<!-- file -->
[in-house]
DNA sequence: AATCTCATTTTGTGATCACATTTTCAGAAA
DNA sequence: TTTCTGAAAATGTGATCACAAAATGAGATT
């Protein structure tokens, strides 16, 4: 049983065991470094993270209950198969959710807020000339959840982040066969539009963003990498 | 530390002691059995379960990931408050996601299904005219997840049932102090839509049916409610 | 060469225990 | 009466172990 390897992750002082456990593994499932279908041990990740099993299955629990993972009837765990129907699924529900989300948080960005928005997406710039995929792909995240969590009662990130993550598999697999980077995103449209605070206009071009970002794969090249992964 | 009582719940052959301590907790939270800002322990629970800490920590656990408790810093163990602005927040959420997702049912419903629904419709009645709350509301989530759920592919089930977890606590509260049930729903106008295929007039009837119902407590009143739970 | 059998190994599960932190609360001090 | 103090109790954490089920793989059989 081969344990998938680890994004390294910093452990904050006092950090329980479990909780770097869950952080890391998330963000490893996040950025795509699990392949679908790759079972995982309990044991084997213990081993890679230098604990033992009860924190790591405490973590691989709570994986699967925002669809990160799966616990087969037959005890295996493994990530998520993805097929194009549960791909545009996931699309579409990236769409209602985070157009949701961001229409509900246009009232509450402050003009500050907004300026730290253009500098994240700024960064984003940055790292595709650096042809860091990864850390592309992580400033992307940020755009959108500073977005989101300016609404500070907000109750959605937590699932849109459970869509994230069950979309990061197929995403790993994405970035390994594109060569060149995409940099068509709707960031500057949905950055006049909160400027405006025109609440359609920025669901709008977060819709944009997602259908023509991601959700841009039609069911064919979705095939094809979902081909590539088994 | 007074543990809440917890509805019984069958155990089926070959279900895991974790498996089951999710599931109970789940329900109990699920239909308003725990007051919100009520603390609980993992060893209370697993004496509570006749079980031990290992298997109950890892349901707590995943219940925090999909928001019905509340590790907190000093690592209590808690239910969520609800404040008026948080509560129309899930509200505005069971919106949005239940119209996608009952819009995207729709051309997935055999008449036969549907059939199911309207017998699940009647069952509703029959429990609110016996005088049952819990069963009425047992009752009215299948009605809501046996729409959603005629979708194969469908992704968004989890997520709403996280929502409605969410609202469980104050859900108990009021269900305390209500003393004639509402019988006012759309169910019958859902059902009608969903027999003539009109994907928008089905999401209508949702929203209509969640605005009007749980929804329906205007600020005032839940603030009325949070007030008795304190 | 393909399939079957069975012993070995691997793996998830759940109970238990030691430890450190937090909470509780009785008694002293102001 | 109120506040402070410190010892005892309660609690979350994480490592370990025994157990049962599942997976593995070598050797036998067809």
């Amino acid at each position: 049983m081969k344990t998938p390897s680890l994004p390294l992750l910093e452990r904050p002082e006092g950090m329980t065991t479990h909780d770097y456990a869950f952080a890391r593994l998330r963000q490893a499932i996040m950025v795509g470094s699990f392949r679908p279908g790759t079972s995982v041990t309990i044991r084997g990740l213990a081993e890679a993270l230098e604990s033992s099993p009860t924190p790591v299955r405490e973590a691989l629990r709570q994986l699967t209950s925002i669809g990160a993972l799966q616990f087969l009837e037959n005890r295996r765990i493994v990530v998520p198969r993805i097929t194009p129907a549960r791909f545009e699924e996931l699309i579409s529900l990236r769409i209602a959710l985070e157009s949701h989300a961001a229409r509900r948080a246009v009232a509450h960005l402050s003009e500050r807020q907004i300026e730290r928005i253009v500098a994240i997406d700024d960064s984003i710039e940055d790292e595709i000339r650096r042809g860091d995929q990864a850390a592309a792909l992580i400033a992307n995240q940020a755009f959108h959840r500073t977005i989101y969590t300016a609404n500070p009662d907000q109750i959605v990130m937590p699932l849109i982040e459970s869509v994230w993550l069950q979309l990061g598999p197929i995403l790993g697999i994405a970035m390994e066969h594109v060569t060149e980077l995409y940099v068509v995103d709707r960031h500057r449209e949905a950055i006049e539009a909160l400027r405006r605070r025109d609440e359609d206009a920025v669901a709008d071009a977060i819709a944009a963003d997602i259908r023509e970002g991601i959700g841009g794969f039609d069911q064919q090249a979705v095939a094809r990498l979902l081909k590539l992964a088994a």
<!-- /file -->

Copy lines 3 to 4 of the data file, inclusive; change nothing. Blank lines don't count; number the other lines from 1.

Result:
DNA sequence: TTTCTGAAAATGTGATCACAAAATGAGATT
């Protein structure tokens, strides 16, 4: 049983065991470094993270209950198969959710807020000339959840982040066969539009963003990498 | 530390002691059995379960990931408050996601299904005219997840049932102090839509049916409610 | 060469225990 | 009466172990 390897992750002082456990593994499932279908041990990740099993299955629990993972009837765990129907699924529900989300948080960005928005997406710039995929792909995240969590009662990130993550598999697999980077995103449209605070206009071009970002794969090249992964 | 009582719940052959301590907790939270800002322990629970800490920590656990408790810093163990602005927040959420997702049912419903629904419709009645709350509301989530759920592919089930977890606590509260049930729903106008295929007039009837119902407590009143739970 | 059998190994599960932190609360001090 | 103090109790954490089920793989059989 081969344990998938680890994004390294910093452990904050006092950090329980479990909780770097869950952080890391998330963000490893996040950025795509699990392949679908790759079972995982309990044991084997213990081993890679230098604990033992009860924190790591405490973590691989709570994986699967925002669809990160799966616990087969037959005890295996493994990530998520993805097929194009549960791909545009996931699309579409990236769409209602985070157009949701961001229409509900246009009232509450402050003009500050907004300026730290253009500098994240700024960064984003940055790292595709650096042809860091990864850390592309992580400033992307940020755009959108500073977005989101300016609404500070907000109750959605937590699932849109459970869509994230069950979309990061197929995403790993994405970035390994594109060569060149995409940099068509709707960031500057949905950055006049909160400027405006025109609440359609920025669901709008977060819709944009997602259908023509991601959700841009039609069911064919979705095939094809979902081909590539088994 | 007074543990809440917890509805019984069958155990089926070959279900895991974790498996089951999710599931109970789940329900109990699920239909308003725990007051919100009520603390609980993992060893209370697993004496509570006749079980031990290992298997109950890892349901707590995943219940925090999909928001019905509340590790907190000093690592209590808690239910969520609800404040008026948080509560129309899930509200505005069971919106949005239940119209996608009952819009995207729709051309997935055999008449036969549907059939199911309207017998699940009647069952509703029959429990609110016996005088049952819990069963009425047992009752009215299948009605809501046996729409959603005629979708194969469908992704968004989890997520709403996280929502409605969410609202469980104050859900108990009021269900305390209500003393004639509402019988006012759309169910019958859902059902009608969903027999003539009109994907928008089905999401209508949702929203209509969640605005009007749980929804329906205007600020005032839940603030009325949070007030008795304190 | 393909399939079957069975012993070995691997793996998830759940109970238990030691430890450190937090909470509780009785008694002293102001 | 109120506040402070410190010892005892309660609690979350994480490592370990025994157990049962599942997976593995070598050797036998067809």